July 29, 2015

(This is part of a 365 project during my 70th year where I write and illustrate a blog on each day’s gift.)

As I started to leave my house today, I noticed something green on my black wrought iron railing—a praying mantis was swaying back and forth in a strange dance. I have read that this swaying could be related to crypsis, an attempt to mimic wind-blown foliage. It is also possible that the repetitive movement helps the mantis to discriminate objects from the background. 

Excited about possibly getting some good photos, I turned around to run back into the house and grab my Nikon with a macro lens. Returning outside, I looked through the viewfinder as I neared the insect only to discover gray fog. Condensation! From cool inside to hot, humid outside created an impossible shooting situation as I was trying to capture nature. As soon as I wiped the condensation off the lens and positioned the camera, it had fogged up once again. 

I watched as the mantis jumped from the railing to the concrete and studied some ants that were running around nearby. I actually saw one ant race unexpectedly across the body of its enemy. However, a few seconds after that, with lightning speed (30-50 thousandths of a second), the mantis grabbed another ant, held it tight in its raptorial legs, and began munching on it. All the time during this great drama, I could not keep my lens unfogged long enough to take good quality photos.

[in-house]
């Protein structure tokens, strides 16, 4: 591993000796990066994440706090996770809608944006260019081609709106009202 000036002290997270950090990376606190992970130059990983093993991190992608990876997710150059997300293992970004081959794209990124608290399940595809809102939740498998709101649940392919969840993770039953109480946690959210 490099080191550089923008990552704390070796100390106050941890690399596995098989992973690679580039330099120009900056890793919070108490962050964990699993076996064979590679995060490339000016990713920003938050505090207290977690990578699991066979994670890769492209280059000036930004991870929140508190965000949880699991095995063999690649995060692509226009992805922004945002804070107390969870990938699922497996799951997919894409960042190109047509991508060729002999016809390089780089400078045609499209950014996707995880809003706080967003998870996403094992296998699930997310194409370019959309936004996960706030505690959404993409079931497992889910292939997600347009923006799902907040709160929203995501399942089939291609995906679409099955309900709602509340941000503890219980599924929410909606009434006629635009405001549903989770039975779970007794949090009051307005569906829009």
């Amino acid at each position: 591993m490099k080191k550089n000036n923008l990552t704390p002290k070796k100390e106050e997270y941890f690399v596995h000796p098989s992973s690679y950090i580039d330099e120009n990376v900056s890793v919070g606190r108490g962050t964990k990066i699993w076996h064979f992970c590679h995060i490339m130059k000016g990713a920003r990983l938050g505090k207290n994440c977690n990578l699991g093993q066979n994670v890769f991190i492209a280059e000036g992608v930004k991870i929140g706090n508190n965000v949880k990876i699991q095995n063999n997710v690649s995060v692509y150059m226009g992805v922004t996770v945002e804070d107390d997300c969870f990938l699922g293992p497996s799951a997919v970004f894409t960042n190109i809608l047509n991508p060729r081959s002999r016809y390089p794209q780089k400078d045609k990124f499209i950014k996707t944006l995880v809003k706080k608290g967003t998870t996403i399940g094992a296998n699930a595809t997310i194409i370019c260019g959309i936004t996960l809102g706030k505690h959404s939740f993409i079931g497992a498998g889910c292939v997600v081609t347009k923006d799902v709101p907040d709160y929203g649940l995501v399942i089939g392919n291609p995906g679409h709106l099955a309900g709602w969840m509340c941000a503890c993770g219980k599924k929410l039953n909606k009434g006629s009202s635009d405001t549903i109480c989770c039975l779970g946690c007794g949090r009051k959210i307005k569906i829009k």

Regardless of a foggy lens, I felt lucky to have witnessed this reality show three feet from my front door.

My gift today is praying mantis drama.
You can find links to my other posts on this project here:

Day 231 Coming Home

July 28, 2015

(This is part of a 365 project during my 70th year where I write and illustrate a blog on each day’s gift.)

Coming home always means a greeting of some kind. When she was alive, Misty the German shepherd named by our daughter, always greeted me excitedly at the top of the steps in our split-level house. Now she is gone and we have a cat named by my father. Misty the cat also greets us at the top of the stairs in the same spot as her canine predecessor. She does not wag her tail but, instead, displays a look that says, “Why are you so late? You humans need to feed me—like NOW.”

Actually, there is life greeting me even before I unlock the front door. My resident spider does no wagging or scolding but dances from spot to spot in her messy tangle web. When I go up the outside concrete steps, I stop and check out my spider’s pantry. Today I noticed two sandwich wraps, future meals. Halfway up the steps, I sat down and aimed my camera with its macro lens toward what I thought was a leggy nondescript spider. However, when I zoomed in, I was amazed at the spider’s beauty. Its long legs were either aqua or reflected bluish-green from its surroundings. The body wore a symmetrical design with blacks, whites, yellows, oranges and a blue center ellipse. 

I am glad I stopped to look. Sometimes beauty is revealed only when I look very closely at things that first appear to be ordinary. 

My gift today is hidden beauty revealed.
You can find links to my other posts on this project here: